I understand that nervousness. In the life mapping portion of the workshop I share my story almost everyday and every time my hands shake and my heart pounds a little especially when I share the part about how saying goodbye to my grandpa made me realize that relationships and love are all your left with at the end of the day so I better not spend my life behind a computer stressing about grant proposals. And I see the same thing happen to Julian every time he gets in front of a room to share his story. Be it in front of a room full of San Franciscan non profit leaders, Vietnamese students or African farmers when he gets to the part of his story when he learned that his two cousins, who were him and his brothers best buddies growing up, got sentenced to fourteen years in jail his voice shakes and he has to stop to take a deep breath. Story telling is a powerful tool it has been a dream come true to travel around the world facilitating these workshops.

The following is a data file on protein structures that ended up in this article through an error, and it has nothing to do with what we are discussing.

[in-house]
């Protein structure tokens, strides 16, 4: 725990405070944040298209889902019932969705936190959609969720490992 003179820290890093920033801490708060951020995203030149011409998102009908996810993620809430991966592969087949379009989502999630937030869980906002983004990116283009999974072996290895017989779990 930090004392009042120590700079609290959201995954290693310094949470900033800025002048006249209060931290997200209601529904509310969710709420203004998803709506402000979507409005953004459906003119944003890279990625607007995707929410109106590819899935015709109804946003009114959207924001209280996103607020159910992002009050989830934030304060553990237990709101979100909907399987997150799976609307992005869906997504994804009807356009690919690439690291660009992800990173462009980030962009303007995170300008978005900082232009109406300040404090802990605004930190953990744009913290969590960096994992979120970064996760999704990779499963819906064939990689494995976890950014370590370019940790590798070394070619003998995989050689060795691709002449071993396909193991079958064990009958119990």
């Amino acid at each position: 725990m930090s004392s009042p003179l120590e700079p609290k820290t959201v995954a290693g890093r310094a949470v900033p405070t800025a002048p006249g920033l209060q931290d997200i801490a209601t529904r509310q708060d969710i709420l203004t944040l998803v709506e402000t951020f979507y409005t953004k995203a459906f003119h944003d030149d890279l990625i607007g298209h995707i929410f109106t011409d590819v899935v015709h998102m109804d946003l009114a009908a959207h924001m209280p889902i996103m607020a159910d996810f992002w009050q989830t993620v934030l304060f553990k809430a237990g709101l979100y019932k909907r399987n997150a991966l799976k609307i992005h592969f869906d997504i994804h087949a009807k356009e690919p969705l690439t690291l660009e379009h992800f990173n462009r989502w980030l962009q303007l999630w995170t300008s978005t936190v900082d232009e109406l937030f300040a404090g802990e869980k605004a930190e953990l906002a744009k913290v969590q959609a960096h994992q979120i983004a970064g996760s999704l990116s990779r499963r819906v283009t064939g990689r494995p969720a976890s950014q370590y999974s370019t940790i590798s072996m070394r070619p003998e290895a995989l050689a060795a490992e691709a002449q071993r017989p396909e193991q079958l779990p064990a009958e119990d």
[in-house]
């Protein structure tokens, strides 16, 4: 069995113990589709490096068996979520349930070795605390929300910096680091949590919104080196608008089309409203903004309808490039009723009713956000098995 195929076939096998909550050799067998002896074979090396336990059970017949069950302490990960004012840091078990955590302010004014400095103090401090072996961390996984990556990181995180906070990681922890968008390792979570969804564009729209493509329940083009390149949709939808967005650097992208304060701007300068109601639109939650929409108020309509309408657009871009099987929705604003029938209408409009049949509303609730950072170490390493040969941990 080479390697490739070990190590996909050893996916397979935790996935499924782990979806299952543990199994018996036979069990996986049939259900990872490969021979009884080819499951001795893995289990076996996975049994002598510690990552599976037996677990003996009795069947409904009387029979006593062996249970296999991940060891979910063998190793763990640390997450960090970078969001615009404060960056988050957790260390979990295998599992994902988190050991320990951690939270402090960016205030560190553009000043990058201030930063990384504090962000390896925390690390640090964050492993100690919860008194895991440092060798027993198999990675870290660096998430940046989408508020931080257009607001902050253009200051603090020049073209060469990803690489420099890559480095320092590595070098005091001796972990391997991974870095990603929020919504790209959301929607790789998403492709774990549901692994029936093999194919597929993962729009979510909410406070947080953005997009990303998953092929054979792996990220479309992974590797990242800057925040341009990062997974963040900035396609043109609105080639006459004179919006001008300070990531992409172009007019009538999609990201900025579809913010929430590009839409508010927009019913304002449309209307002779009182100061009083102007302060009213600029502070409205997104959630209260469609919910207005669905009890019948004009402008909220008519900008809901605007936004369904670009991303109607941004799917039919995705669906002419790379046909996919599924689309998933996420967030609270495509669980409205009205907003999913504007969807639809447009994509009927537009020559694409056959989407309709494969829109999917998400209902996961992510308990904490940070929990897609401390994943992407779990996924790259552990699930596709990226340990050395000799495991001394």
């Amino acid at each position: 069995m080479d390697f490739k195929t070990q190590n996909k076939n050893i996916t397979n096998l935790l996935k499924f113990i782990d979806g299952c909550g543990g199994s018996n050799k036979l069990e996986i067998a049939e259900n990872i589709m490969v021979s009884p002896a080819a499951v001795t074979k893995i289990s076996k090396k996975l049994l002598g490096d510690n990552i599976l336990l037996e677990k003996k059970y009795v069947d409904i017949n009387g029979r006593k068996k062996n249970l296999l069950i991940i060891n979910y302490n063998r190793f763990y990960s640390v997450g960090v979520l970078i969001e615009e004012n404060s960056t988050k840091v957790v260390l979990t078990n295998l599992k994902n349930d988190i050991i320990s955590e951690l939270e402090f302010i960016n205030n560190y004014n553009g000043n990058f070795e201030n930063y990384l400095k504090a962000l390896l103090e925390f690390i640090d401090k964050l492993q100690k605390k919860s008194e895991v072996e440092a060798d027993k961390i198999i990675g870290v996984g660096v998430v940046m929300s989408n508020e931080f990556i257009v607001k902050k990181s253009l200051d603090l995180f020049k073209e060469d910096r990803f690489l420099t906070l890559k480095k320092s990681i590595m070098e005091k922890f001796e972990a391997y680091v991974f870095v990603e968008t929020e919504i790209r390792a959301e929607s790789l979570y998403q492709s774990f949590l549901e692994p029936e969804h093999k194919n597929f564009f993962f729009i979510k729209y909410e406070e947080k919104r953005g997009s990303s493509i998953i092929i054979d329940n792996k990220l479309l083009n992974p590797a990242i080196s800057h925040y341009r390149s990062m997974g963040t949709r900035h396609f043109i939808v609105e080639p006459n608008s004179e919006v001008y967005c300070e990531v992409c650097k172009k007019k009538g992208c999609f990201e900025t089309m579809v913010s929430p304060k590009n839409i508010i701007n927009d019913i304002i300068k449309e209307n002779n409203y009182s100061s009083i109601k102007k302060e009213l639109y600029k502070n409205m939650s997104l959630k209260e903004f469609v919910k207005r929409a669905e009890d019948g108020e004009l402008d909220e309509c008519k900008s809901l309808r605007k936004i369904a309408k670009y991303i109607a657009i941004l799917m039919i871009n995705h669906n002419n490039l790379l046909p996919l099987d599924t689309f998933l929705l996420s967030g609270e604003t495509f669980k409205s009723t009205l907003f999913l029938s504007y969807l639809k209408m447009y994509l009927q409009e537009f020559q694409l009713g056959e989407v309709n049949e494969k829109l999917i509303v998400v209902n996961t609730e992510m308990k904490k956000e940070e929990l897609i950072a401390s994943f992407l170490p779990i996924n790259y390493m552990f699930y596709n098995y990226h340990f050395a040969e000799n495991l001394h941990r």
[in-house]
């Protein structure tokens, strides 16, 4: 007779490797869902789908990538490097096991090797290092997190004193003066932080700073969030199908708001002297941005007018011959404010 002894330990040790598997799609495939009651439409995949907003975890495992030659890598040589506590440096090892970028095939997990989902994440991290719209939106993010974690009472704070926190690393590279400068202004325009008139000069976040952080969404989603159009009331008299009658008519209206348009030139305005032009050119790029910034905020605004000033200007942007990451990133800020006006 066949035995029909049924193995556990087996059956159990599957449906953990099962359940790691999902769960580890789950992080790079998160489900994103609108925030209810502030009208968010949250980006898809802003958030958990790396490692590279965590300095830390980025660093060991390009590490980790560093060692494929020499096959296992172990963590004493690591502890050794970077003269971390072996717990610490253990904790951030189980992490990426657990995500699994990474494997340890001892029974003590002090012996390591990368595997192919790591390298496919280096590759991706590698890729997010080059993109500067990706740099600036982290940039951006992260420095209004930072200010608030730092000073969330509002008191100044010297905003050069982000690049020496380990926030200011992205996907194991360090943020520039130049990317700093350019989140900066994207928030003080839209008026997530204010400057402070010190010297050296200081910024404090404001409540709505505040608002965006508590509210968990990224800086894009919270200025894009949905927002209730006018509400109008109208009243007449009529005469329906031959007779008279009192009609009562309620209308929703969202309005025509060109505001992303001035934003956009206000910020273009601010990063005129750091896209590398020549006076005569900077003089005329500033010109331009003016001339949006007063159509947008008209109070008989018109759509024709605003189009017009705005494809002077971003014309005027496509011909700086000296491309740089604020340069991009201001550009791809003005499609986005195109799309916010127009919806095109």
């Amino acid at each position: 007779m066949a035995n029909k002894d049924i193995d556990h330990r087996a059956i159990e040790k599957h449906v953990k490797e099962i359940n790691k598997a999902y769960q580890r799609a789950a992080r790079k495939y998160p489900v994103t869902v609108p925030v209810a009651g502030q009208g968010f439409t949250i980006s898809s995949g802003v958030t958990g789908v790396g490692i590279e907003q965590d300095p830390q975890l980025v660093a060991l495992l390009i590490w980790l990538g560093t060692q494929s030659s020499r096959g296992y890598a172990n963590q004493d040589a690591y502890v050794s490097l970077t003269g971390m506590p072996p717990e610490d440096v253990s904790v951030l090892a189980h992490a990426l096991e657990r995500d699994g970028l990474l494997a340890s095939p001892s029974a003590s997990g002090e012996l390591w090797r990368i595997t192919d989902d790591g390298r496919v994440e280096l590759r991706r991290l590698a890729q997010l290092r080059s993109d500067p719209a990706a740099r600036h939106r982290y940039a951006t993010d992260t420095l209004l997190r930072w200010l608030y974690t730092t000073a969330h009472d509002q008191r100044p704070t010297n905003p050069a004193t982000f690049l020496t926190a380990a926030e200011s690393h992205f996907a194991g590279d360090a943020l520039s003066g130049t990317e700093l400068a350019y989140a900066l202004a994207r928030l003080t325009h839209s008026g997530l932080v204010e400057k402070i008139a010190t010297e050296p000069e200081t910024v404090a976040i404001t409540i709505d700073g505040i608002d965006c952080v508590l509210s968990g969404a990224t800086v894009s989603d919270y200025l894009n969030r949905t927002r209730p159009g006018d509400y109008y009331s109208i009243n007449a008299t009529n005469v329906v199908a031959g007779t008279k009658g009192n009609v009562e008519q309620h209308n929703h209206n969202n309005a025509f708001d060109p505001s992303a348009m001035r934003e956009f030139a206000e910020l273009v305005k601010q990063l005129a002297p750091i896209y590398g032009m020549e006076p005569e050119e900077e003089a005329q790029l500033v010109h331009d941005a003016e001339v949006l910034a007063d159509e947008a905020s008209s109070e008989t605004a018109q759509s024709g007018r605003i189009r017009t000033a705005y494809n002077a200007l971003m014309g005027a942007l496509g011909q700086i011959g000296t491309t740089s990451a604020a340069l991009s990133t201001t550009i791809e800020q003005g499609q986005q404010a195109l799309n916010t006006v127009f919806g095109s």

Taking this workshop on the road has, I think I can safely say, been one of the most incredible undertakings I will ever do in life. We have heard stories form across the world of people who are deeply committed to their communities and are using this lifetime to really make a change.  We hear stories of people who grew up the war torn African country of Burundi and found their healing through protecting the environment, to a young Vietnamese man who has been diagnosed with a terminal illness and is using his time left on this planet to speak up and make his voice heard in the global climate change movement, to a young Kenyan woman who has found her power in telling skeptics who tease her and call her a tree hugger that she will in fact be the next Wangari Maathai and they can just sit back and watch until it’s her time to get the noble peace prize.

It is our role is to help these young people hone their personal story and be able to share publicly in order to engage more people in their campaign or project. It’s fascinating, empowering and inspiring to see how much all of us have in common and how much power we get from sharing our stories.

How did you get involved in the Million Person Project?

The MPP was developed by me and Julian Mocine-McQueen out of a simple shared belief that the work that needs to be done to address the needs of our environment and our communities will only be possible if we begin to develop relationships across borders, across areas of work, and across cultures.